“I’ve got to pay these folks, but I know I’ll have to borrow more before the end of the month. That’s the way it is every month, it just goes round and round.” Each visit required getting the wheelchair out of the trunk and positioning it for her and then holding the little girl. The process was reversed every time she came out of a business and back to the car. After the third visit she decided that she had to pay her rent. “I’d better go on and pay it now, cause I’m gonna run out of money then they’ll want to kick me out.” I asked if I could go in and pay it for her to avoid going through the process again at the hotel office. She enthusiastically agreed and handed me her debit card and told me her PIN. She volunteered it, I didn’t have to ask. There was a line at the office which was behind a bullet proof shield at the grimy hotel. She had told me to pay two weeks worth but the clerk said “You can’t do that here. A weeks worth, max.”

The next trip was to another payday loan place all the way across town on Green Springs Highway. After this she was supposed to be picking up her power chair, which I learned on the way that she would be renting, not owning. A call to the business supplying the chair yielded bad news, they wouldn’t be able to bring her back to the hotel after all. The power chair would have to be postponed indefinitely until she could figure out a way to get home.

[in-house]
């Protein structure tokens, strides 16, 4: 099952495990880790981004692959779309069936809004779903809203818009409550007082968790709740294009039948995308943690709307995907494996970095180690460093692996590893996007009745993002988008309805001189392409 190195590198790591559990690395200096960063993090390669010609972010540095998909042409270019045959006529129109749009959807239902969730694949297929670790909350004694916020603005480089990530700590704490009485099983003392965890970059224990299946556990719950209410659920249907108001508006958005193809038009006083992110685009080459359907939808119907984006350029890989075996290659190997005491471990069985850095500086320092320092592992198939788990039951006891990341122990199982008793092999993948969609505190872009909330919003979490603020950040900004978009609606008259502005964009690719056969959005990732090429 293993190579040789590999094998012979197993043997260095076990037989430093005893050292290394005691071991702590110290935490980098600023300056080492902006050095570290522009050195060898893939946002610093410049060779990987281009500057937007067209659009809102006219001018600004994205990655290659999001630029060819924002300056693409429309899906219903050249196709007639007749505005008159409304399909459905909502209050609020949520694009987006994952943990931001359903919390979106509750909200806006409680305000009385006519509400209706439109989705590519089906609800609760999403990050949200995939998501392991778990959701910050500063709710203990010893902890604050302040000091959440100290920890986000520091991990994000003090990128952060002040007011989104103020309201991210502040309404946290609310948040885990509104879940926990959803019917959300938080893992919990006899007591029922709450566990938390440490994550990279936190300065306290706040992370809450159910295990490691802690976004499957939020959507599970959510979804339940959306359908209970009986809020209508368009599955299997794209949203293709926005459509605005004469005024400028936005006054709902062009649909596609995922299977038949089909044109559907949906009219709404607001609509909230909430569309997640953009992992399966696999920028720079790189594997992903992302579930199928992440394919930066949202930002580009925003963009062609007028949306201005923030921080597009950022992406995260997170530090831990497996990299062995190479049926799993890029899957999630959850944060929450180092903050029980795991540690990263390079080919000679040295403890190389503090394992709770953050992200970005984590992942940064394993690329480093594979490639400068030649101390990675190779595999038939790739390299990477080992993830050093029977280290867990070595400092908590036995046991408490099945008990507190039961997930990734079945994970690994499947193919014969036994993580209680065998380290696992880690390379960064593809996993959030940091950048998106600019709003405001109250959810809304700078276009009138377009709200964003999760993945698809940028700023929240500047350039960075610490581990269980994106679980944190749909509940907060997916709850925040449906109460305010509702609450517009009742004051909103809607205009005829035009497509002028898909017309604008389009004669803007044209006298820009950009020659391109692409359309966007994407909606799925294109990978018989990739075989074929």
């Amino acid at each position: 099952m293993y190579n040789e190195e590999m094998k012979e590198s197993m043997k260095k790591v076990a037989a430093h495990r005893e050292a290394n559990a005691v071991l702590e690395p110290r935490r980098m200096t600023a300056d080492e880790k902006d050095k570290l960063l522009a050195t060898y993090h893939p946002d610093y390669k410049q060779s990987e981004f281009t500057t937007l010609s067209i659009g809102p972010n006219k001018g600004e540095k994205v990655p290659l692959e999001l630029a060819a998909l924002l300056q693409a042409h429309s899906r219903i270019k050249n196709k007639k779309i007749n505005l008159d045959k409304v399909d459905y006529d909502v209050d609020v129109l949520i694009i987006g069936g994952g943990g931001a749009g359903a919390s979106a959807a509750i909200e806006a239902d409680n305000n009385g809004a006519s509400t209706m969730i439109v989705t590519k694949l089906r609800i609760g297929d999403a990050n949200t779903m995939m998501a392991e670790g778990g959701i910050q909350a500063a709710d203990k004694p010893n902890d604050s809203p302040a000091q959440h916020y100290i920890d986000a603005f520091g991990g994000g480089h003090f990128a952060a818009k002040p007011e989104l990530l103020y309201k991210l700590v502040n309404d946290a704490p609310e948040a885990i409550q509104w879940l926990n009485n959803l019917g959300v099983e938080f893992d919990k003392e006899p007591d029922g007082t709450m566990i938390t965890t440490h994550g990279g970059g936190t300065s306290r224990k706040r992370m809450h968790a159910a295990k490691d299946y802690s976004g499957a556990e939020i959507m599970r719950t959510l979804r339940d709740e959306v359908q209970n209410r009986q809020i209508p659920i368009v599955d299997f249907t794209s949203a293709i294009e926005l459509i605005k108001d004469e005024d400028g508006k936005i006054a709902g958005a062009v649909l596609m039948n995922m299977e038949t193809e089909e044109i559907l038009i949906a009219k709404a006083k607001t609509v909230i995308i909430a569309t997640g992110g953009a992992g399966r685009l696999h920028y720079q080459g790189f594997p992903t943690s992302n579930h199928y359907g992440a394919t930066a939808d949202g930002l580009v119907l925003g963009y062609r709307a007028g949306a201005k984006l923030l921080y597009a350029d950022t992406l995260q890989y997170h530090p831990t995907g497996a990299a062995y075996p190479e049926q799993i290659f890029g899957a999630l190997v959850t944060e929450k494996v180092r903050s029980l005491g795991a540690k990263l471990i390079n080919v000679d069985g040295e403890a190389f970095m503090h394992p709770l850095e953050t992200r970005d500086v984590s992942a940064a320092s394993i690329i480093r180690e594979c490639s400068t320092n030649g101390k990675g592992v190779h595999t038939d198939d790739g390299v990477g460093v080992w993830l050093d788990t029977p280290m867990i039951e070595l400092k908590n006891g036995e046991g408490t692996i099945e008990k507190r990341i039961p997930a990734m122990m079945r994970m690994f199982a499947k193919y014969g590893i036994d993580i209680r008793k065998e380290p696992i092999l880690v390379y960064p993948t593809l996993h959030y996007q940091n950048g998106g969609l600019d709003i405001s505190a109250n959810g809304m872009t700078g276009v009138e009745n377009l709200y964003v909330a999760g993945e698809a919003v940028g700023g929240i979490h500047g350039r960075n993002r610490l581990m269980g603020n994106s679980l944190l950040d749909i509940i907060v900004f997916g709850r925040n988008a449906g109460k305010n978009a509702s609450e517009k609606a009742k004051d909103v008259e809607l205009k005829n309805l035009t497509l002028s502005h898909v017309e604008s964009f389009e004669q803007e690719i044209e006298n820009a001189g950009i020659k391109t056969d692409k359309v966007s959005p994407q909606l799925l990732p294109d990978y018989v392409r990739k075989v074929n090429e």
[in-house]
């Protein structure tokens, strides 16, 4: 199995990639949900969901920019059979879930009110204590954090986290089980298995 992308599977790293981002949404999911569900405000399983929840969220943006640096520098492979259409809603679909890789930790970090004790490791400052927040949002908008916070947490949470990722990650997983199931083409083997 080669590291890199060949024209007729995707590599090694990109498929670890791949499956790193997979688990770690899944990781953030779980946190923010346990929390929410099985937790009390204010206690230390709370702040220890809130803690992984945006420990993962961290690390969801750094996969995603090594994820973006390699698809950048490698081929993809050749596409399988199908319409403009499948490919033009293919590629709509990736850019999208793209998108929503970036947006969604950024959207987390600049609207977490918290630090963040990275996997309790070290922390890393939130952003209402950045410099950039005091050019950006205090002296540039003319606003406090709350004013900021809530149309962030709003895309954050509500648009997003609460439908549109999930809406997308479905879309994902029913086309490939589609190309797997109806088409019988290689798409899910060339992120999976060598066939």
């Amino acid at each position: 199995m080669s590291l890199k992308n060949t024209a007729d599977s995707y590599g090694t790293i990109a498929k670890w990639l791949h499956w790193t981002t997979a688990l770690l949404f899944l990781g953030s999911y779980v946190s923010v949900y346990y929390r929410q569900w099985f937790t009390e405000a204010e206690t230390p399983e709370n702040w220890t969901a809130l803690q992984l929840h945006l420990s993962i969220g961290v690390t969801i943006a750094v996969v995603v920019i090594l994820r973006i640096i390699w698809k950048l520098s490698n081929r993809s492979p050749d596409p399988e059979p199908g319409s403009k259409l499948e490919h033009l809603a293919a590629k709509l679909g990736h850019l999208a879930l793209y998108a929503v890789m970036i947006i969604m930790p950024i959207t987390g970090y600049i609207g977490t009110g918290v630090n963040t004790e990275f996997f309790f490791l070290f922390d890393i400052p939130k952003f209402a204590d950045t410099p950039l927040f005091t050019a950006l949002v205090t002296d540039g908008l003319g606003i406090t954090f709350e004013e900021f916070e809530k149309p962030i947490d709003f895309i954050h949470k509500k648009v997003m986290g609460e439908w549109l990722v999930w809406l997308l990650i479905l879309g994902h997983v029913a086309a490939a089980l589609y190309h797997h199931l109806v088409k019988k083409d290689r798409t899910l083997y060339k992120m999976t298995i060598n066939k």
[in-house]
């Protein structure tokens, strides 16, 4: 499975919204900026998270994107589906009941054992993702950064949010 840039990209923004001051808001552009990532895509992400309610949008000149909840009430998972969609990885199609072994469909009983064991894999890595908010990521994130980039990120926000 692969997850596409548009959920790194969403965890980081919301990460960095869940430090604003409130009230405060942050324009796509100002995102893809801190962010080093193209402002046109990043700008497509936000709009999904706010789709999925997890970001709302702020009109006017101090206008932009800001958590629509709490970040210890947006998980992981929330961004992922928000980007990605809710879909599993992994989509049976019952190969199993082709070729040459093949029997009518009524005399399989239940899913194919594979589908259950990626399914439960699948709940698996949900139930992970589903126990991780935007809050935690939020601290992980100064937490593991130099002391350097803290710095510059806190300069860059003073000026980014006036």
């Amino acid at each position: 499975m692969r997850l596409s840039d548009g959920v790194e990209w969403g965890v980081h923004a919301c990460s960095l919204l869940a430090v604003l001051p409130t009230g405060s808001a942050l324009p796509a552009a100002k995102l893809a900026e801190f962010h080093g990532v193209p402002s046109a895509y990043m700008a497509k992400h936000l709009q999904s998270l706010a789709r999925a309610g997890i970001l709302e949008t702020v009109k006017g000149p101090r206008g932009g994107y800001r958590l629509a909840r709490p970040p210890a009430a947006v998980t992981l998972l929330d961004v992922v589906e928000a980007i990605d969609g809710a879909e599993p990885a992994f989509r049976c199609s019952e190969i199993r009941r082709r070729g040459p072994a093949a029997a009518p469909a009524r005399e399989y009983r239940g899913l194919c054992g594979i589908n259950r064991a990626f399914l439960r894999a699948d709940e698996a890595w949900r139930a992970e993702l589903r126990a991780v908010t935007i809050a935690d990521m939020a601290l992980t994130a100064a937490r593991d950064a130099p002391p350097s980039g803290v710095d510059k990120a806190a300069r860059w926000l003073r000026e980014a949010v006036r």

By the time we got back to the hotel the fare was substantial. I had mixed emotions, on the one hand I truly had sympathy for this woman and her family living in a crappy hotel and caught in a hellish loan shark nightmare. On the other hand, I needed to get paid and this was enough to pay my lease for the day. I ran the card and purposely omitted adding a tip. I figured she had suffered enough for one day.

image: green loans-payday loans

All text copyright 2013 R.W. Walker

*All views and opinions are strictly those of R.W. Walker. These views do not reflect the views of any cab company.

The First And The Third

The eagle flies on the first and the third of each month. Money is flowing in places where it’s usually very scarce. EBT cards are reloaded, social security, SSI, disability and other goverment checks come out around this time. It doesn’t last long. It’s usually gone in two or three days. For a little while, just a few days, the cab business gets a big boost because many of the people dependent on this money are carless.